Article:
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Stephen Sherrill

UCSB Dance Department’s Jerry Pearson’s Final Curtain

‘Aspire’ Sent the Choreographer/Teacher Off in Style


Dedicating 50 years to the singular pursuit of a creative endeavor is a moving study in fortitude; great architects like Germany’s Krystof Dientzenhofer and France’s Louis Bourgeois patiently committed themselves to structural feats that took more than half a century to complete, and the cultural aesthetic of cities from Chicago to Prague dramatically shifted once the dust finally settled. In the case of a Minnesota native named Jerry Pearson, whose awakened passion for the art of movement at the age of 12 would whisk him down a thrilling rabbit hole of training and travel and performance, ultimately landing him on the doorstep of UCSB’s Dance Department, one could argue that his 50-plus journey and conception of nearly 150 dance works have contributed to the architecture of our own city’s arts landscape with similar impact.

Last weekend, after an illustrious 27-year career with the UCSB Dance Department — not to mention a 20-year tenure as Santa Barbara Dance Theatre’s Artistic Director — a soon to retire Pearson rolled out a final curtain presentation at UCSB’s Hatlen Theatre, spotlighting a selection of his dearest and latest body of work. Given full creative freedom, Pearson pulled in resources from SBDT, the UCSB Dance Company, gaucho dance majors, university faculty, and guest choreographers to thoughtfully curate a four-piece collection of works over the course of four days, culminating in a celebratory gala that sent the dance department’s esteemed colleague off in style.

To watch Pearson’s work unfold in a methodical wave over the course of a single program was to breathe fresh perspective into familiar pieces, allowing audiences to approach his choreography from a relational point of view. The evening’s opener, “Amuse Bouche,” along with his reprise of the 1991 award-winning “Maze of Grace,” highlighted his confident grasp of dance as theater, thrusting a surge of idiosyncratic characters across the stage in fits of complex patterns that felt at once organic and brilliantly systematic. With declarations and superlatives flashing on-screen behind an energetic, high-kicking, and sometimes screaming set of dancers, encouraging one’s eyes to ravenously leap back and forth in visual splendor.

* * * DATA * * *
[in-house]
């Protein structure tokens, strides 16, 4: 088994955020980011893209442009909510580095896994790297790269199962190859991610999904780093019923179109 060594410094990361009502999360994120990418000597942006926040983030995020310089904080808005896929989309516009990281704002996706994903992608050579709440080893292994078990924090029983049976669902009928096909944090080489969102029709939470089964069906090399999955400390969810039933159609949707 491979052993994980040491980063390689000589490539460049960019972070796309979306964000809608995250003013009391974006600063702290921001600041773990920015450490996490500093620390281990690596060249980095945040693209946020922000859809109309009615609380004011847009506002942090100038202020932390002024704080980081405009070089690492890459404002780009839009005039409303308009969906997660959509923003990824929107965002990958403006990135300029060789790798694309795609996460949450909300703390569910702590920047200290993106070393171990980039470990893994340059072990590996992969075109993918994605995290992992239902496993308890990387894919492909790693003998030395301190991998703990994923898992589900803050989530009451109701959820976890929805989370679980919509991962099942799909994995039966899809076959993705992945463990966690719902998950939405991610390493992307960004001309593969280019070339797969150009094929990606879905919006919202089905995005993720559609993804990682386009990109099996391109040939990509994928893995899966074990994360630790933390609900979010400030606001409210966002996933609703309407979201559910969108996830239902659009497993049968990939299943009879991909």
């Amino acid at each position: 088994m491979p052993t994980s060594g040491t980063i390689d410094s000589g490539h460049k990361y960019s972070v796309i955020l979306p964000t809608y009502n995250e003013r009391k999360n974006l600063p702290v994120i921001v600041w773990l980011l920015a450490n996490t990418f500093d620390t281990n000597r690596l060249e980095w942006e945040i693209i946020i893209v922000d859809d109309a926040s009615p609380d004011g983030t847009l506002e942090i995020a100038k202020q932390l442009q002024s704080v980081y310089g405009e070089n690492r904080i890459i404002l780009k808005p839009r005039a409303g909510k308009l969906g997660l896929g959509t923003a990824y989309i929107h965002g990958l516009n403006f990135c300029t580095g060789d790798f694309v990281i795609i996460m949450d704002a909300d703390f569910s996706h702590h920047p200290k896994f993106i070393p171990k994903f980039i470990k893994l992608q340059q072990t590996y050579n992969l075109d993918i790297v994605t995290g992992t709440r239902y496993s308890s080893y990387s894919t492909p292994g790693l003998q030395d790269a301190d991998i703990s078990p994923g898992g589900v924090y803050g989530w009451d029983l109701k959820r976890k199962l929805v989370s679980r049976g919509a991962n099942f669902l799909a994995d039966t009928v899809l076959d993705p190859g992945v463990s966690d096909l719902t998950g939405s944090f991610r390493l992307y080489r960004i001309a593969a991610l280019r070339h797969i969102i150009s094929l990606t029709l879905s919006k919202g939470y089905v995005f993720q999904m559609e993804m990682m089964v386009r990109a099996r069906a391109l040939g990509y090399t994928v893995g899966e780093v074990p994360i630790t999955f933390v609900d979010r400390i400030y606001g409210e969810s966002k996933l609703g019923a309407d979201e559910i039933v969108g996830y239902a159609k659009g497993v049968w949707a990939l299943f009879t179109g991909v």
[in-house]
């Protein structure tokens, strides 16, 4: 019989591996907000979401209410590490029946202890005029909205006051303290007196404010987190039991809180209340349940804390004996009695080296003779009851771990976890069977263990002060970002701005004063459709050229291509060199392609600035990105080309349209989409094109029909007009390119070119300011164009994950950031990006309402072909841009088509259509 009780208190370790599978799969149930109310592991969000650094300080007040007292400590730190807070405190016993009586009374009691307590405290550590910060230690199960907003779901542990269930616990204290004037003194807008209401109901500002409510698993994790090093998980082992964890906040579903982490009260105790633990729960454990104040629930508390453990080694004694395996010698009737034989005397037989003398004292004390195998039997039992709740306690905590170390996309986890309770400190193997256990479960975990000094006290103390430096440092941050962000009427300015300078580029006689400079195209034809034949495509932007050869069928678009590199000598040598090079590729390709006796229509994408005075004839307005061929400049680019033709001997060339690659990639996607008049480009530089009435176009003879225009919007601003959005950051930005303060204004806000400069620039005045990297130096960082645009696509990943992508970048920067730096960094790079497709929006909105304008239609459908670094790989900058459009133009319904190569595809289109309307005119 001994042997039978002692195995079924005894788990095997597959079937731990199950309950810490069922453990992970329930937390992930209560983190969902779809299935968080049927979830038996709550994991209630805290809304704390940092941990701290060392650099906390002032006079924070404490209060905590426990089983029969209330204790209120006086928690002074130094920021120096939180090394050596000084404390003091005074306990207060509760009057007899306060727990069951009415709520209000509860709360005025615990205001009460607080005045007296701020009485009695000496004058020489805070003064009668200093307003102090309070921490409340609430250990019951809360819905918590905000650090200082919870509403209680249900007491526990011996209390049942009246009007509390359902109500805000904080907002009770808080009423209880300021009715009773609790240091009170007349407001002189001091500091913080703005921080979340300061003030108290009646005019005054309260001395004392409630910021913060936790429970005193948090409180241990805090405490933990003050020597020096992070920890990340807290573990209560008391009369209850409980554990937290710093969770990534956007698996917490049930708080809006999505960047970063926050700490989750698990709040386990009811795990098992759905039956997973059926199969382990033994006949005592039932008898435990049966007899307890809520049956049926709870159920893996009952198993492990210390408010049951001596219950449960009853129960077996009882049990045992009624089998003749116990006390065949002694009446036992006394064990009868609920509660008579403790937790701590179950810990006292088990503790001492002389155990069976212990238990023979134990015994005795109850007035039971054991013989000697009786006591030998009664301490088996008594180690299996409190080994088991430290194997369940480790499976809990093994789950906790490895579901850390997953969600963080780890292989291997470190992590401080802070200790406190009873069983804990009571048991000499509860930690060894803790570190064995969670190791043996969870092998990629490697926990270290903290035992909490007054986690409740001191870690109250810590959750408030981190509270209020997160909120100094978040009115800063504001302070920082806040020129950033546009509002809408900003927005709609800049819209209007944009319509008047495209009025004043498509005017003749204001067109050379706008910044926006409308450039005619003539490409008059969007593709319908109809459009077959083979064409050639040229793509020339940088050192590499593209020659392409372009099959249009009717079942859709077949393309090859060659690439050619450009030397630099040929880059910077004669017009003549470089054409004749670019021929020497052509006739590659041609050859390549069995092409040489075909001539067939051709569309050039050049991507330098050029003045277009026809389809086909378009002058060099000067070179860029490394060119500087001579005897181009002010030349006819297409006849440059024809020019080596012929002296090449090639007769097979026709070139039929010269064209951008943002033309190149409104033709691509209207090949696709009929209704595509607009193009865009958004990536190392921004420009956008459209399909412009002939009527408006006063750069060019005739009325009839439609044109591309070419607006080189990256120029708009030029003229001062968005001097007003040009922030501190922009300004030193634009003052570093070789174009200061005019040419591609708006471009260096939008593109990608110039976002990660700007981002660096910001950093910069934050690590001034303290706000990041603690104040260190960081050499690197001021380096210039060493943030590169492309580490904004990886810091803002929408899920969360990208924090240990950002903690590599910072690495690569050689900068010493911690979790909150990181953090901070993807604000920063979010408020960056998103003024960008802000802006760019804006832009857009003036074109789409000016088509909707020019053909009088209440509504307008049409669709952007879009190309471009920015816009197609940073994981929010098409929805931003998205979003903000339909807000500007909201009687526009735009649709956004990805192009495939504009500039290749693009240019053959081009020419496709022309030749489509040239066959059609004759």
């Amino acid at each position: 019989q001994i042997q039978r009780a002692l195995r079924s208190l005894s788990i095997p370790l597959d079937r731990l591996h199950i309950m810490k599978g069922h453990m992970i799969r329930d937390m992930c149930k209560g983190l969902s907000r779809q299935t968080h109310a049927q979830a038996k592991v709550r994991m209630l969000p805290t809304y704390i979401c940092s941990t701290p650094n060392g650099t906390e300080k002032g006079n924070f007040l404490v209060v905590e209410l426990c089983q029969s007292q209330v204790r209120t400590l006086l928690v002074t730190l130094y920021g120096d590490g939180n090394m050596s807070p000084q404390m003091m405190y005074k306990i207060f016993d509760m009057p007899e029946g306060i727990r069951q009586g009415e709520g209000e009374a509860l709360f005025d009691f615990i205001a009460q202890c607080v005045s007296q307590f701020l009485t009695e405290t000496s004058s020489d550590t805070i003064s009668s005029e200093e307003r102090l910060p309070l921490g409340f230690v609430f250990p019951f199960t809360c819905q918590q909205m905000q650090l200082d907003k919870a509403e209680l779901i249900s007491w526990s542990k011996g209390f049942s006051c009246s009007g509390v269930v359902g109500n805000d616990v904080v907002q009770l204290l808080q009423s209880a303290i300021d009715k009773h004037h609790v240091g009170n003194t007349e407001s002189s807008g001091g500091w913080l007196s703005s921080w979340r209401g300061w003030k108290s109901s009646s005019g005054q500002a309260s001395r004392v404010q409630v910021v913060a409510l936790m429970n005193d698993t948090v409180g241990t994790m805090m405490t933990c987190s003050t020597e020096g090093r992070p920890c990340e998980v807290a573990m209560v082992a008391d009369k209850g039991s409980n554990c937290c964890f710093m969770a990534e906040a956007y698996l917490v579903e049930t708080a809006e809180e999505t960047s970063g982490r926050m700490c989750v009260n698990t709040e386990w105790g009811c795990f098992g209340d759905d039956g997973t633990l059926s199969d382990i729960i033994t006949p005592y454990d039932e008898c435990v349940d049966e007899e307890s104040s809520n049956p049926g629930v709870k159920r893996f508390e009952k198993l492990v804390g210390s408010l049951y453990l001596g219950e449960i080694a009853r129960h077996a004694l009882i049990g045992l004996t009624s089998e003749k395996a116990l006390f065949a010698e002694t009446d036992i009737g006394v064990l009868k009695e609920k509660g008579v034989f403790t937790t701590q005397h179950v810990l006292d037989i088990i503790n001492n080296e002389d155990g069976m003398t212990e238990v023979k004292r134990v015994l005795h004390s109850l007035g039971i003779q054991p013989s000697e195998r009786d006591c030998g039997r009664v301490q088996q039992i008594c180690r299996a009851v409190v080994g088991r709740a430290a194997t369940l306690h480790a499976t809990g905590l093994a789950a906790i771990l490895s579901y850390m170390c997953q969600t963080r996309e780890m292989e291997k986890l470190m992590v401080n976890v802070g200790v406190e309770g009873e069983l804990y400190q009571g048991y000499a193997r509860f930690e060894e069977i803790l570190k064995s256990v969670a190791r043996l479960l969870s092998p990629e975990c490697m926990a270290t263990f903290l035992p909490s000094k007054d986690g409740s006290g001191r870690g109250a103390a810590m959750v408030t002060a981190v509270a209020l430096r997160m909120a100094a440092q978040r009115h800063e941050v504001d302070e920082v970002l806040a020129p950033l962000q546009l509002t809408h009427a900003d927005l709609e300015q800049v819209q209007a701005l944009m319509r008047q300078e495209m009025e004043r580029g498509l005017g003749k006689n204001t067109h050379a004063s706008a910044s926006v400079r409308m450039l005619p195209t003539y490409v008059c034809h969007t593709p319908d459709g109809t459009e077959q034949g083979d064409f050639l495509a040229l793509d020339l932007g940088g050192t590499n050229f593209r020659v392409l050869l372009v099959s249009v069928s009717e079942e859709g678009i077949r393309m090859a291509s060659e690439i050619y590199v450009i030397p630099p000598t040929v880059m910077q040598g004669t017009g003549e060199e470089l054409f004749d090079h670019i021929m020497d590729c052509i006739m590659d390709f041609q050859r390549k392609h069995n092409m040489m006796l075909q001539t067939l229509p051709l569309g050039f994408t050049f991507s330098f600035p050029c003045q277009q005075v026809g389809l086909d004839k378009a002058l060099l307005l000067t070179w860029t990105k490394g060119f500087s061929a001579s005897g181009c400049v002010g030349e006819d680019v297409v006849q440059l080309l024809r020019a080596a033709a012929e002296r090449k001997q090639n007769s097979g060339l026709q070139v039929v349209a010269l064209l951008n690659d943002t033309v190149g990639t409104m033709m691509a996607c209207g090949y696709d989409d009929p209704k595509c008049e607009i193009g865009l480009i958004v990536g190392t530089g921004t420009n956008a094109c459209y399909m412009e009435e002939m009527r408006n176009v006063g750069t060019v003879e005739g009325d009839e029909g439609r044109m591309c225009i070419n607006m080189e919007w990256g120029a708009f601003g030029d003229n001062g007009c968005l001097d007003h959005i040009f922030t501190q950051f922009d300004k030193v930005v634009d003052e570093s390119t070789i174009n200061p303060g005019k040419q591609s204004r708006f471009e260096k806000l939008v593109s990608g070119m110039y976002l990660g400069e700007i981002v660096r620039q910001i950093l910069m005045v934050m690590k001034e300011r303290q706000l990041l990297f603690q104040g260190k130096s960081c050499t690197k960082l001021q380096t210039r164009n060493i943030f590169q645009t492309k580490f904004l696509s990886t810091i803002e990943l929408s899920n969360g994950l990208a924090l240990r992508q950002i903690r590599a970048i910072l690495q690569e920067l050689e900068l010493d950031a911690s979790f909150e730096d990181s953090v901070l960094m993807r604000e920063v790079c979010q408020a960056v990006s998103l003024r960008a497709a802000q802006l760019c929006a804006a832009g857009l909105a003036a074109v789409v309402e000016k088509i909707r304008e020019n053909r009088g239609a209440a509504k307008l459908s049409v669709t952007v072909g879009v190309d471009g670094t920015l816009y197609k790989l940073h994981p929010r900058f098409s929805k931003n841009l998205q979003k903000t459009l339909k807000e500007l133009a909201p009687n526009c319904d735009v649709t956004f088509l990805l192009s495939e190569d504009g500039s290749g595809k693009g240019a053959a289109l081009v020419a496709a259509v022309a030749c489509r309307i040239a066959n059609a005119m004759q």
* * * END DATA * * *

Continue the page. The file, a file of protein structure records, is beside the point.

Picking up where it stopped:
During the preview presentation of “Flutter” in the university’s Ballet Studio Theater last month, this delicate piece reflected the quiet intimacy of familial relationships, a trio of dancers dressed in slate-colored unitards lingering over each other in a repetitive, gestural language of almost-secretive movement. On the Hatlen’s larger stage, the extensions and lines of a deliberate arch and expressive arm opened up to a complex configuration of pattern and preening, giving the piece an expansive quality of freedom and flight.

Nothing could have prepared the audience, however, for the tour de force premiere of “Aspire,” Pearson’s final piece for the department, and choreographed in collaboration with area artist Kelli Forman. Revealing itself slowly through a fluid set of jumpsuited dancers clinging to the edges of the stage before spilling out onto the theater’s aisles, clamoring up scaffolding, and stretching across the proscenium’s expanse utilizing puppet string-like straps, the piece mounted with ferocity using spectacular effects and exquisite artistic details including the puppet wizardry of department vice-chair Christina McCarthy. The operatic display was held firmly in place by Pearson’s underlying message to his body of dancers: break free from the ties that bind, resist conformity, and reach confidently for the stars (the hovering astronaut moving with tai chi serenity brought unsolicited tears to my eyes.)

To experience Pearson’s work is to engage in an intimate dialogue with him; a fiery spectacle of political, emotional, and historical commentary studded with a clear and resounding reverence for his students and his craft. As a mentor, Pearson’s approach will encourage the next generation of dancers to leap forward with a confident appetite for the unconventional, and as an artist, his creative voice will live on through choreography that will undoubtedly continue to light up stages for years to come.

On the precipice of a new and uncharted chapter, and relieved of all proverbial obligations, it is still hard to imagine Pearson trading in a well-worn pair of jazz shoes for a sturdy set of gardening shears and an audience of perennials. One suspects that the last entry in this endearing artist’s expansive catalog of work has yet to be conceptualized; farewell seems hasty and oddly premature. And so, on behalf of Santa Barbara and the genre for which you have contributed preternatural dedication to, I will simply say thank you. Here’s looking at you, Jerry.



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